Ecosystems - biodiversity and exotics.

In an ecosystem there is a variety of living beings that live together interdependently. This system can be big (a river), small (a pond), or smaller (bottom of your rainwater barrel).

In the ecosystem there is this dance of a hunter and the hunted. The hunter doesn't want to kill all his prey for he wants food for tomorrow. Nevertheless, if the hunted is without a natural predator it risks inbreed and plague. These dancers both benefit to each others presence in this matter.

Every individual human is one of the participants in many ecosystems around the world. It is us who tremble over others for our needs; like expanding urban area, wearing leather shoes, desire for hot showers and use of non-biodegradable substances.

For the rest of the interview this information is basic understanding. Do you read?

Sources:
UICN Red List
Jip Louwe Kooijmans - Vogelbescherming
Amsterdam Wildlife - Martin & Merel
Groenblauwe Netwerken - Hiltrud Pötz

* 1. As we continue you might realize that unnatural loss or degradation to any of the species has consequences to the entire ecosystem it lives and socialises within. The everchanging balance of populations (plants, animals, micro-organisms) is responsive to all changes.

* 2. To make this clear I'd like to tell you a story of a little critter all of us most certainly are familiar with. He's known as a 'schaatsenrijder' but Latin people would have called him Gerris Lacustris.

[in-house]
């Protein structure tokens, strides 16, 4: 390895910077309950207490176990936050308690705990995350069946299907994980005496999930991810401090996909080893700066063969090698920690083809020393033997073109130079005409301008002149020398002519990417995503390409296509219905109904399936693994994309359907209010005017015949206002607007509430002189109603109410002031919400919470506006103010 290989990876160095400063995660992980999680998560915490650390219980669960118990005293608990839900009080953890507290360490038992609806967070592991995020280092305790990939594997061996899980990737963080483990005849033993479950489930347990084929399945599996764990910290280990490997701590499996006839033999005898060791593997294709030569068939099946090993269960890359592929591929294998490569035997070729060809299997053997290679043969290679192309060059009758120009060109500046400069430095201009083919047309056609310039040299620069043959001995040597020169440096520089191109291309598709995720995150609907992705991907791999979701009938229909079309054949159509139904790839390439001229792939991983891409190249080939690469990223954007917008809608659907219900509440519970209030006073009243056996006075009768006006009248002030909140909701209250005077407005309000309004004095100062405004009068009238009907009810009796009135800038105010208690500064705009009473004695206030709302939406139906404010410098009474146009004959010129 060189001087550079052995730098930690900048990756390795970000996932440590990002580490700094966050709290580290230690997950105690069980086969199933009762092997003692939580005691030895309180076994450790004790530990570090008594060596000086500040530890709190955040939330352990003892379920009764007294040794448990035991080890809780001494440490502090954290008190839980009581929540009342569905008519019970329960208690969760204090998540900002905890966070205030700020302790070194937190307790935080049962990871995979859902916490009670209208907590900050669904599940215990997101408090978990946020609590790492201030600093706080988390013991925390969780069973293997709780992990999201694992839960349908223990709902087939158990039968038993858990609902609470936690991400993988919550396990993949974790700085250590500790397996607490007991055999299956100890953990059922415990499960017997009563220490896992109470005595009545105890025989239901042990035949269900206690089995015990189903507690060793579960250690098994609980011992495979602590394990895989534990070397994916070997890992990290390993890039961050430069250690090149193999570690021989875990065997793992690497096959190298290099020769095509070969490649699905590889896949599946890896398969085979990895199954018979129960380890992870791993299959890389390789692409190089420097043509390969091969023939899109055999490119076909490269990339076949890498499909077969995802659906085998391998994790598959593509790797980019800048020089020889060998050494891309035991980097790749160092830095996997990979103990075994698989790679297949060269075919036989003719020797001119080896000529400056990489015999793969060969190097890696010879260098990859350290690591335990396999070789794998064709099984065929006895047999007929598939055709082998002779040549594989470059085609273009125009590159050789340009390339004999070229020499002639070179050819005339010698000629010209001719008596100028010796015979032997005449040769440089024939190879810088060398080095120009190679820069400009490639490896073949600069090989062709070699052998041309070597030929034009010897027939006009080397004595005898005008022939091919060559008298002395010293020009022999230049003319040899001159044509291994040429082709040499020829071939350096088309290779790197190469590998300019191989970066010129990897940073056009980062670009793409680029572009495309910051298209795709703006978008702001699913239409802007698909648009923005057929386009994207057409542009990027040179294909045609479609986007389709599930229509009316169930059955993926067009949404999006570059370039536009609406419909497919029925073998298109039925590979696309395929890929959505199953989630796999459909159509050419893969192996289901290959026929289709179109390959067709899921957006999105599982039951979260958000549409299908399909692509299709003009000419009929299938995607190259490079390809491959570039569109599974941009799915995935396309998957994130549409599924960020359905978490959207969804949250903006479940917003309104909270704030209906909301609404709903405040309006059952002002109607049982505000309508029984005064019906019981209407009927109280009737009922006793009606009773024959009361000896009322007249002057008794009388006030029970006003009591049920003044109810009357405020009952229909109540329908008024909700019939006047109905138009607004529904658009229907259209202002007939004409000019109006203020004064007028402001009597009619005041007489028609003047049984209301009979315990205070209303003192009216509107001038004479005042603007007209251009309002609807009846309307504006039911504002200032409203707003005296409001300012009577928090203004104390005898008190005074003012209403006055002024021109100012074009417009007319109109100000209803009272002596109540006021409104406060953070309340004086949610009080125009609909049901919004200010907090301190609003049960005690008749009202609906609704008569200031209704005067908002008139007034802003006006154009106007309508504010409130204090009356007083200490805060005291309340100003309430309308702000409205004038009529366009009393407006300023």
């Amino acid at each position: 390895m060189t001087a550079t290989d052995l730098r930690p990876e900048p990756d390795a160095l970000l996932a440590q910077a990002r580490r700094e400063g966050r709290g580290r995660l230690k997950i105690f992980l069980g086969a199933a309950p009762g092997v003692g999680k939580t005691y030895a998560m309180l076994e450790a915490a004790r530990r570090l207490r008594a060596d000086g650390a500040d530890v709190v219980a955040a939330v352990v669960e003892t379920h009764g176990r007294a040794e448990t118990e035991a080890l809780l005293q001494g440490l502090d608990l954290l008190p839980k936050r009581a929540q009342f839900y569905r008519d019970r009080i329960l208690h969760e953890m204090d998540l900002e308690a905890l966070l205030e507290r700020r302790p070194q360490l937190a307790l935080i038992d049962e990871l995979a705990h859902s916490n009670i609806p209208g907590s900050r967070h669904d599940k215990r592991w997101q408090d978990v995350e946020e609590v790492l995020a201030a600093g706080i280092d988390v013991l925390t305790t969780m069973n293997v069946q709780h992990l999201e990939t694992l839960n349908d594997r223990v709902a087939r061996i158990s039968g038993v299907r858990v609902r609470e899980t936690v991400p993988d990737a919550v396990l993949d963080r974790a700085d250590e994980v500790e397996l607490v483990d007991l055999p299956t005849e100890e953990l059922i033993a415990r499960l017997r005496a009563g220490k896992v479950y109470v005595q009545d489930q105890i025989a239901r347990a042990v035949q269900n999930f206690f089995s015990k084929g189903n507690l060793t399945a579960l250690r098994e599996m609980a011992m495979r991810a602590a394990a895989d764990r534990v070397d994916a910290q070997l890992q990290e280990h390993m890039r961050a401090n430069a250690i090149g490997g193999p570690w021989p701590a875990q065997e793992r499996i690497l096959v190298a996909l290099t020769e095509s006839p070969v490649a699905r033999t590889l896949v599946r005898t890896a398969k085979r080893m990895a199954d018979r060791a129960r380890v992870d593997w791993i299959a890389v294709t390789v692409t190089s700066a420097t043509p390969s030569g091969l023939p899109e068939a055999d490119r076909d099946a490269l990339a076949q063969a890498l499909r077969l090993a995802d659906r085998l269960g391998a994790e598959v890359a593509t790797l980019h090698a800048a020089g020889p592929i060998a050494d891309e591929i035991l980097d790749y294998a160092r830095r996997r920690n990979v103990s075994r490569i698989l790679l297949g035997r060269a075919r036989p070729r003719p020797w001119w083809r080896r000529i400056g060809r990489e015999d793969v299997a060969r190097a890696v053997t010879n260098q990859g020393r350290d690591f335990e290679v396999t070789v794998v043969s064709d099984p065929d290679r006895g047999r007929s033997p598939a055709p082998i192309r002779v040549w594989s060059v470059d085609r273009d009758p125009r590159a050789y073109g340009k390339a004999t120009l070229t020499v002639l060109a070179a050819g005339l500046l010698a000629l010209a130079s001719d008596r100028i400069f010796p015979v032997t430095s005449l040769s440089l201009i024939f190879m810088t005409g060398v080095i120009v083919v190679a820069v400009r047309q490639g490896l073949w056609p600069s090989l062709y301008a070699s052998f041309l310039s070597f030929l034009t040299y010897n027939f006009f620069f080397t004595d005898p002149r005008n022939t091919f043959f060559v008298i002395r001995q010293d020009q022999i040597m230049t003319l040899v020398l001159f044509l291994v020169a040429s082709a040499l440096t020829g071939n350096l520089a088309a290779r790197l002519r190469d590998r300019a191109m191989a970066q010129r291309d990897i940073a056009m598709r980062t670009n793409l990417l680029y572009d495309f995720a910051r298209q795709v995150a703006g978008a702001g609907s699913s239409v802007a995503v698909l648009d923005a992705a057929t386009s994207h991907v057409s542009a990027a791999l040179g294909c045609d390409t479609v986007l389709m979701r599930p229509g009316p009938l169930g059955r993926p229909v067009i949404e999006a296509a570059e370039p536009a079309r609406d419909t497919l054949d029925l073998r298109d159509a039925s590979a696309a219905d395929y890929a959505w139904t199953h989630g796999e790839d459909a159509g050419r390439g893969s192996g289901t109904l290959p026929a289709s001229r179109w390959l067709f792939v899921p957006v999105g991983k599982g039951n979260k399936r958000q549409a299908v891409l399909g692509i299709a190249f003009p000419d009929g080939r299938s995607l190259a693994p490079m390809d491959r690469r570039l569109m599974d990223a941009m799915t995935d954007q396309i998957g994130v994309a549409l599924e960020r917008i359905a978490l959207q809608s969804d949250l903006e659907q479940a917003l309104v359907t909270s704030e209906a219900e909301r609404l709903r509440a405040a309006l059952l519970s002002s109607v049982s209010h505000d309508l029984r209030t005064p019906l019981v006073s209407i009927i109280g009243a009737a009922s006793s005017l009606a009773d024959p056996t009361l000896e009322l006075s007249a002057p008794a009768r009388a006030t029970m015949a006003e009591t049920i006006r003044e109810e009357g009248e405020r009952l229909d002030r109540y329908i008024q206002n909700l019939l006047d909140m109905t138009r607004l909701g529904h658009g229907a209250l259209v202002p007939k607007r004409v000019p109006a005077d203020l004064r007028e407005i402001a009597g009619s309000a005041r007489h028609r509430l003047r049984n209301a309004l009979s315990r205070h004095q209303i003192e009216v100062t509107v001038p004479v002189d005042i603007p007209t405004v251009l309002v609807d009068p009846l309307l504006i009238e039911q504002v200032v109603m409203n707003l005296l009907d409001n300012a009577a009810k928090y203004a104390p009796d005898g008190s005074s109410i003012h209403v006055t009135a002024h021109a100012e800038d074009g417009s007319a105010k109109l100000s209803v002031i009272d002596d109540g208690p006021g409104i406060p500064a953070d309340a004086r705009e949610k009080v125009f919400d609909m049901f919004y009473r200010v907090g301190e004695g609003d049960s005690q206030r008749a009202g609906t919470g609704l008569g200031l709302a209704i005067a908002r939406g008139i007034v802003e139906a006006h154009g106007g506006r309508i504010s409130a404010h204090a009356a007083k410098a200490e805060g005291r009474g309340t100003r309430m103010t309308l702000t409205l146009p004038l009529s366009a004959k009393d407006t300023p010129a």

* 3. Also, we have this human-being. Out and about camping in nature as we all should. Now what he forgot to consider was that when he throws the soapy water from cleaning his cups and plates in the lake, the soap makes the water retention curve drop (waterspanning).

* 4. This is when Gerris gets in trouble as he is no longer able to walk on water due to the soap. Now when this human-being repeats this a lot for a longer period of time many Gerris' will find trouble to continue living in this area thus food reserves drop for fish, frogs, dragonflies and what not. So as the heron (reiger) starts thinking about moving to another place, we're talking real loss of biodiversity as a result of our way of living.

* 5. Did you already know that over 614 species have left Dutch territory since the last one hundred+ years? Driven out of habitat by infrastructure, climate change or extinction.

* 6. The gray wolf and European eel ('paling') seem to become near-mythical in the Netherlands. They are critically endangered because of human interaction. Mainly reptiles, mushrooms and butterflies have also started skipping this region as a place-to-be.

* 7. With environmental regulations and under the right circumstances populations of vetblad (Panguicula vulgaris), aalscholver (Phalacrocorax), muurhagedis (Podarcis) and the kerkuil (Tyto alba) seem to be on the rise again.

* 8. Empty trailer ships fill up their decks with exotic waters before they cross the ocean. Traditional ships need to do this because a minimum cargo weight ensures stability on open seas.

* 9. When they fill up, all kinds of eggs, larva, bacteria’s, algae, snails, crabs and snakes get sucked in. When they release the water in our home-seaports the organisms blend into our neighbourhood. Sometimes they fit nicely in our ecosystem, sometimes they tend to dominate because they lack a natural enemy. Because of global warming more and bigger exotics will find comfort in our canals and there's nothing we can do about it once they arrive.

* 10. The bright-green Psittacula (halsbandparkiet) have been intentionally introduced and/or have escaped as pet-birds. Four subspieces inhabit city parks and they reproduce. They've squeezed themselves between the others in order to live. They have been described as a plague as they pushed around some of our more timid native birds. They're assumed to steal nesting places. Natural enemy is the (native) predacious peregrine falcon (slechtvalk). They pluck out some distracted parakeets as the rebalancing ecosystem takes it's claim.

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